2020 SEC Standings <
Rankings are based on AP until the BCS rankings are released
Western Division Eastern Division
(1) Alabama 10-0 11-0 (7) Florida 8-2 8-3
(5) Texas A&M 8-1 8-1 (9) Georgia 7-2 7-2
Auburn 6-4 6-4 Missouri 5-5 5-5
Ole Miss 4-5 4-5 Kentucky 4-6 4-6
LSU 5-5 5-5 Tennessee 3-7 3-7
Arkansas 3-7 3-7 South Carolina 2-8 2-8
Mississippi State 3-7 3-7 Vanderbilt 0-9 0-9

For previous seasons, click the year below.
2019     2018     2017     2016     2015     2014
2013     2012     2011     2010     2009     2008     2007     2006     2005     2004     2003
2002     2001     2000     1999     1998     1997     1996     1995     1994     1993     1992

The SEC was established in December 1932, when the 13 members of the Southern Conference located west and south of the Appalachian Mountains left to form their own conference. Ten of the thirteen charter members have remained in the conference since its inception. They are University of Alabama, University of Florida, University of Georgia, University of Kentucky, University of Mississippi, University of Tennessee, Auburn University, Louisiana State University, Mississippi State University, and Vanderbilt University. The other charter members were:

Sewanee: Left the SEC in 1940. The school has since deemphasized varsity athletics, and is currently a member of the Division III Southern Collegiate Athletic Conference.

Georgia Tech: Left the SEC in 1964. In 1975, it became a founding member of the Metro Conference, (most members joined Conference USA), competing there in all sports except football, in which it was independent. In 1978, Georgia Tech joined the Atlantic Coast Conference for all sports, where it has remained.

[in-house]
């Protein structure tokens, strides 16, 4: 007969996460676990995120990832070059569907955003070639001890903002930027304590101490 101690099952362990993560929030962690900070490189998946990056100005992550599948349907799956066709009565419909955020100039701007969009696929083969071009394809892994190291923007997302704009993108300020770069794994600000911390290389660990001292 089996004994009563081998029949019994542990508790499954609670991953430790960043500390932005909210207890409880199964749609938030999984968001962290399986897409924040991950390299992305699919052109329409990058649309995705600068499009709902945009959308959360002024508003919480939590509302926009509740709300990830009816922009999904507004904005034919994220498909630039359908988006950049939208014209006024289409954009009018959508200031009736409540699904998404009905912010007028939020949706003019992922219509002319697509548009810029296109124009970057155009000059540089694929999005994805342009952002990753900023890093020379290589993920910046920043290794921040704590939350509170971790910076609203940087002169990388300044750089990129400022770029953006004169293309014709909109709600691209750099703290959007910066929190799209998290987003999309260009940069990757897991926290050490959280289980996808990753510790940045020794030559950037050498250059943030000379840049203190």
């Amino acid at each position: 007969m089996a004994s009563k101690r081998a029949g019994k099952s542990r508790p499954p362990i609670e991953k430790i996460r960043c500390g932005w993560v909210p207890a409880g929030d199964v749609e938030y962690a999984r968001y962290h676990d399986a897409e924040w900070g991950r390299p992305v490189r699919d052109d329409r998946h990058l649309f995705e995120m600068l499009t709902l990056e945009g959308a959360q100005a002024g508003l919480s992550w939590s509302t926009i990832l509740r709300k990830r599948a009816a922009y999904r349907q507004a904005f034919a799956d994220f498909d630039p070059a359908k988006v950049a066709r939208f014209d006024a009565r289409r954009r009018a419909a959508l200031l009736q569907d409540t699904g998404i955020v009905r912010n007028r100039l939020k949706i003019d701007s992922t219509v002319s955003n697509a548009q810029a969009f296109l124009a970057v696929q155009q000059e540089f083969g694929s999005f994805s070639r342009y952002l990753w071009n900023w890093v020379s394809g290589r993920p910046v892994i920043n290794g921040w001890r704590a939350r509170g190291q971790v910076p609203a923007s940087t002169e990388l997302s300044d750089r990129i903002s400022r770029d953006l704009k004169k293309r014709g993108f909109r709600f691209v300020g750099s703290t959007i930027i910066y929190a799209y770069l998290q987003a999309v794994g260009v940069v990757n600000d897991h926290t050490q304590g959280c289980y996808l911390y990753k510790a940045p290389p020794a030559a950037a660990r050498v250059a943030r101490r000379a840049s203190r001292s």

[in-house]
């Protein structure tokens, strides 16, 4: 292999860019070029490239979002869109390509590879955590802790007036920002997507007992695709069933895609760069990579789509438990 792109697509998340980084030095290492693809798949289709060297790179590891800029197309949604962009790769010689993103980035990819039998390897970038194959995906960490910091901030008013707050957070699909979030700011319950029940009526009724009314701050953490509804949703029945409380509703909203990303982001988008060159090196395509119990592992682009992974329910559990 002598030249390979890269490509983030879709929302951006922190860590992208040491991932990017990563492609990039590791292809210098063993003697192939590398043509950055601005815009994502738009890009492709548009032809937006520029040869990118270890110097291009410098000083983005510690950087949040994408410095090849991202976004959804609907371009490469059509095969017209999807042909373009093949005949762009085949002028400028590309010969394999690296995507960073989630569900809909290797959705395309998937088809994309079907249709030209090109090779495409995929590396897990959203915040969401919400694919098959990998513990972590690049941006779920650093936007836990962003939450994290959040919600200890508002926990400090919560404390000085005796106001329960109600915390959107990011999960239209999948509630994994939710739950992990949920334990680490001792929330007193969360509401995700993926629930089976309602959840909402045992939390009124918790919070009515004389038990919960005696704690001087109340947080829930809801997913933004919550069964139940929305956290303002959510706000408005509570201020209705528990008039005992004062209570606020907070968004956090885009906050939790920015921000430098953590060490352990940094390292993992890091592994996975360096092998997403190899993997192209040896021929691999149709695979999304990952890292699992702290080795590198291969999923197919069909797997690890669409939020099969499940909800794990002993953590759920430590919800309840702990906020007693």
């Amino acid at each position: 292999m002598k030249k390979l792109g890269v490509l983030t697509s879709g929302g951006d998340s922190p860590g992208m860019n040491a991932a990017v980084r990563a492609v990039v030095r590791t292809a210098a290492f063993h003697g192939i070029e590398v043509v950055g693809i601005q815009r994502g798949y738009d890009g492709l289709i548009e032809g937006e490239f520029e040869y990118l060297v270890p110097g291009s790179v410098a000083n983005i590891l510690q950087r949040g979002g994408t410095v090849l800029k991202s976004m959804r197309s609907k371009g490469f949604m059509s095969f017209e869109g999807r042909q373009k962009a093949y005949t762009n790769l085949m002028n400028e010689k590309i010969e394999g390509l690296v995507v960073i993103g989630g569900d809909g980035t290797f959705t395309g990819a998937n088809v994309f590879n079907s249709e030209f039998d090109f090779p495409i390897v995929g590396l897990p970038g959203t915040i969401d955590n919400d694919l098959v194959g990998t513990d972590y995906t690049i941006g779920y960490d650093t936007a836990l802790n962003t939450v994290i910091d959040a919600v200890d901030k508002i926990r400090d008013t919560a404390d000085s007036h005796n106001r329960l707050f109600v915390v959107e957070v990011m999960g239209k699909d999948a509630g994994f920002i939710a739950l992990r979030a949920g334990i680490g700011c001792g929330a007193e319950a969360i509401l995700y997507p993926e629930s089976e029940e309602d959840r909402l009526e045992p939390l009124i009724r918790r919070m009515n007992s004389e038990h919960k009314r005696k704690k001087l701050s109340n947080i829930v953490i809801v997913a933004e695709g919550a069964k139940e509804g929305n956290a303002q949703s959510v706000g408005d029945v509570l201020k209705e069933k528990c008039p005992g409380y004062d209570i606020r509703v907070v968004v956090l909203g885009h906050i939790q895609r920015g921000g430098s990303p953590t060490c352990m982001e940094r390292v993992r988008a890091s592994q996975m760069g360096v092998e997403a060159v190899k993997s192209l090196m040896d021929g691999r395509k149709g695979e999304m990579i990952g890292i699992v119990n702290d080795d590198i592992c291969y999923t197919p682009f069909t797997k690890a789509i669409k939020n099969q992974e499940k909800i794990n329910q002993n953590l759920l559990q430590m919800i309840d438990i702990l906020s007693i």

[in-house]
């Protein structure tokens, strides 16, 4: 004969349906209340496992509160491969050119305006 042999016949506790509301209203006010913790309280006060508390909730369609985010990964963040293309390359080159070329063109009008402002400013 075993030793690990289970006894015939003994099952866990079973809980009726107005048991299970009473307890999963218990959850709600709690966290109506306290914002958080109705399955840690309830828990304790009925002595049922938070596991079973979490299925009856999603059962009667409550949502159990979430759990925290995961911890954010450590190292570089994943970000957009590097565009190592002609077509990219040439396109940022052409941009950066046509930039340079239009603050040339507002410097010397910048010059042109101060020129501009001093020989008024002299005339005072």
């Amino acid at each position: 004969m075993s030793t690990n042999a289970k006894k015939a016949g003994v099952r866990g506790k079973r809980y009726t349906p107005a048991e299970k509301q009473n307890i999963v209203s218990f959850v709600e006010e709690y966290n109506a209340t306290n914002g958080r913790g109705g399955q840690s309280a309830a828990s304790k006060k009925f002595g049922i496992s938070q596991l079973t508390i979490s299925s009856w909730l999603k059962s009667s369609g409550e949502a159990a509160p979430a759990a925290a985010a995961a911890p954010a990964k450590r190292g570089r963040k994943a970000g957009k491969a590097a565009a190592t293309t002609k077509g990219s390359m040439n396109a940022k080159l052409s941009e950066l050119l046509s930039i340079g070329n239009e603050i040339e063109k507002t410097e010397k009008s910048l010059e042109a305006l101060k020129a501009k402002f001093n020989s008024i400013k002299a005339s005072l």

Tulane: Left the SEC in 1966. Along with Georgia Tech, it was a charter member of the Metro Conference. Unlike Tech, however, Tulane remained in the Metro until the Metro Conference merged into the new Conference USA in 1995. Tulane remained an independent in football until the formation of Conference USA.

The SEC expanded from 10 to 12 members in 1991 with the addition of the University of Arkansas from the Southwest Conference and the University of South Carolina from the independent ranks in football and the Metro Conference in other sports (except men's soccer, where it stayed with the Metro for two years; after the disbandment of the Metro, it was independent until joining Conference USA for soccer in 2005). In 1992, the SEC adopted the divisional setup that exists today. Also in 1992, the SEC was the first conference to receive permission from the NCAA to conduct an annual championship game in football, featuring the winners of the conference's eastern and western divisions. It was held at Birmingham's Legion Field the first two years and at the Georgia Dome in Atlanta thereafter.

The SEC expanded once again from 12 to 14 members in 2012 with the addition of Texas A&M and the University of Missouri, both from the Big 12 Conference.

The conference is divided into two geographic divisions:
The East Division and the West Division. The twelve current members of the Southeastern Conference are:

The SEC currently has fourteen member institutions in eleven Southeastern states. The geograpic domain of the conference streches from Texas to South Carolina and from Missouri to Florida. One or both of the flagship universities in each state in the geographic domain of the SEC is a member of the conference, along with one of the preeminent private universities of the Deep South.

The conference is divided into two geographic divisions:
The East Division and the West Division. The fourteen current members of the Southeastern Conference are:

SEC Teams
Western Division Eastern Division
Logo Team Home
Logo Team Home
Crimson Tide
Tuscaloosa, AL. 1932 Florida
Gainesville, FL. 1932
Fayetteville, AR. 1991 Georgia
Athens, GA. 1932
Auburn, AL. 1932 Kentucky
Lexington, KY. 1932
Baton Rouge, LA. 1932 South Carolina
Columbia, SC. 1991
Knoxville, TN. 1932 Mississippi
Oxford, MS. 1932
Nashville, TN. 1932 Mississippi State
Starkville, MS. 1932
Columbia, MO. 2012 Texas A&M
College Station, TX. 2012